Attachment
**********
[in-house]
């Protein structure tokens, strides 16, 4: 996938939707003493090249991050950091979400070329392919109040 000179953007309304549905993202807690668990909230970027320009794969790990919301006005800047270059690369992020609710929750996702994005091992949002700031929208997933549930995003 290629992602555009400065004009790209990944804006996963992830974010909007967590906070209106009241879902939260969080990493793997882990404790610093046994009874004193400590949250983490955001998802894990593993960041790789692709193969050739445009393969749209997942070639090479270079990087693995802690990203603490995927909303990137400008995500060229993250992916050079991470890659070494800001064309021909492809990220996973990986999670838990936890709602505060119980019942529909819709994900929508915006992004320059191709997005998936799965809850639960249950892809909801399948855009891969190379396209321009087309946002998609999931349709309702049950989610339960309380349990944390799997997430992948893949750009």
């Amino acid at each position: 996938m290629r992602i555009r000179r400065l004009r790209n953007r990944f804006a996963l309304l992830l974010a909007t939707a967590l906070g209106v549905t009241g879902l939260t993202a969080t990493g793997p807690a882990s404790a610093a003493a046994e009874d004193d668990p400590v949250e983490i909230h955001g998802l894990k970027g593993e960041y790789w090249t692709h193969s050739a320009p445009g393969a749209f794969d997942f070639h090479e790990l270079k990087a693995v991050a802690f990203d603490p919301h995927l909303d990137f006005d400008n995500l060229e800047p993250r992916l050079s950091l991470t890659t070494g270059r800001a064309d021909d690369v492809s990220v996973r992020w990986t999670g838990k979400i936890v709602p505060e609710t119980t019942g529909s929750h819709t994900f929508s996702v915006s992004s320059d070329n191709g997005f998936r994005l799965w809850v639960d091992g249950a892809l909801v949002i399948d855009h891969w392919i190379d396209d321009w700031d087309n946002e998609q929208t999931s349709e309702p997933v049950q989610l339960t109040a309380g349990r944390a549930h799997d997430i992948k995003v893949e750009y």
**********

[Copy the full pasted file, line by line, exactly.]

[in-house]
């Protein structure tokens, strides 16, 4: 996938939707003493090249991050950091979400070329392919109040 000179953007309304549905993202807690668990909230970027320009794969790990919301006005800047270059690369992020609710929750996702994005091992949002700031929208997933549930995003 290629992602555009400065004009790209990944804006996963992830974010909007967590906070209106009241879902939260969080990493793997882990404790610093046994009874004193400590949250983490955001998802894990593993960041790789692709193969050739445009393969749209997942070639090479270079990087693995802690990203603490995927909303990137400008995500060229993250992916050079991470890659070494800001064309021909492809990220996973990986999670838990936890709602505060119980019942529909819709994900929508915006992004320059191709997005998936799965809850639960249950892809909801399948855009891969190379396209321009087309946002998609999931349709309702049950989610339960309380349990944390799997997430992948893949750009």
């Amino acid at each position: 996938m290629r992602i555009r000179r400065l004009r790209n953007r990944f804006a996963l309304l992830l974010a909007t939707a967590l906070g209106v549905t009241g879902l939260t993202a969080t990493g793997p807690a882990s404790a610093a003493a046994e009874d004193d668990p400590v949250e983490i909230h955001g998802l894990k970027g593993e960041y790789w090249t692709h193969s050739a320009p445009g393969a749209f794969d997942f070639h090479e790990l270079k990087a693995v991050a802690f990203d603490p919301h995927l909303d990137f006005d400008n995500l060229e800047p993250r992916l050079s950091l991470t890659t070494g270059r800001a064309d021909d690369v492809s990220v996973r992020w990986t999670g838990k979400i936890v709602p505060e609710t119980t019942g529909s929750h819709t994900f929508s996702v915006s992004s320059d070329n191709g997005f998936r994005l799965w809850v639960d091992g249950a892809l909801v949002i399948d855009h891969w392919i190379d396209d321009w700031d087309n946002e998609q929208t999931s349709e309702p997933v049950q989610l339960t109040a309380g349990r944390a549930h799997d997430i992948k995003v893949e750009y």